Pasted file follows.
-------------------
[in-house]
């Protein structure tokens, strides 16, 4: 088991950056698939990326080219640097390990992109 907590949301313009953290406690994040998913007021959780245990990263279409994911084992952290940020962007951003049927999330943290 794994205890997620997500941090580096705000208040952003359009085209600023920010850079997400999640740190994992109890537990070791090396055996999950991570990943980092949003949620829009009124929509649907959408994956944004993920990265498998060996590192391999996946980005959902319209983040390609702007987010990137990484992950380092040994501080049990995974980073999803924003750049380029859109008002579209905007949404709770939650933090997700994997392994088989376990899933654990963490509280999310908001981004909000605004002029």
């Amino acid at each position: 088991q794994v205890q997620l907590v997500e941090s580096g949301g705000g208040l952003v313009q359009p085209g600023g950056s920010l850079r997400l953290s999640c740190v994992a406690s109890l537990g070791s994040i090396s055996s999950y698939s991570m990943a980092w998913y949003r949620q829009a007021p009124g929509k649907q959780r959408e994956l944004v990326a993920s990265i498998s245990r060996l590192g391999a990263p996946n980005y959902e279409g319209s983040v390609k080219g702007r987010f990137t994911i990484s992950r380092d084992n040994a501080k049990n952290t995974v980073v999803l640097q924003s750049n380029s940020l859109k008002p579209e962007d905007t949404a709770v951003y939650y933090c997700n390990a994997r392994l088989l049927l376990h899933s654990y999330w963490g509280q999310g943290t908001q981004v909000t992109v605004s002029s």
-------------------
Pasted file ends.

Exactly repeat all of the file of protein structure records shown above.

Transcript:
[in-house]
């Protein structure tokens, strides 16, 4: 088991950056698939990326080219640097390990992109 907590949301313009953290406690994040998913007021959780245990990263279409994911084992952290940020962007951003049927999330943290 794994205890997620997500941090580096705000208040952003359009085209600023920010850079997400999640740190994992109890537990070791090396055996999950991570990943980092949003949620829009009124929509649907959408994956944004993920990265498998060996590192391999996946980005959902319209983040390609702007987010990137990484992950380092040994501080049990995974980073999803924003750049380029859109008002579209905007949404709770939650933090997700994997392994088989376990899933654990963490509280999310908001981004909000605004002029």
């Amino acid at each position: 088991q794994v205890q997620l907590v997500e941090s580096g949301g705000g208040l952003v313009q359009p085209g600023g950056s920010l850079r997400l953290s999640c740190v994992a406690s109890l537990g070791s994040i090396s055996s999950y698939s991570m990943a980092w998913y949003r949620q829009a007021p009124g929509k649907q959780r959408e994956l944004v990326a993920s990265i498998s245990r060996l590192g391999a990263p996946n980005y959902e279409g319209s983040v390609k080219g702007r987010f990137t994911i990484s992950r380092d084992n040994a501080k049990n952290t995974v980073v999803l640097q924003s750049n380029s940020l859109k008002p579209e962007d905007t949404a709770v951003y939650y933090c997700n390990a994997r392994l088989l049927l376990h899933s654990y999330w963490g509280q999310g943290t908001q981004v909000t992109v605004s002029s």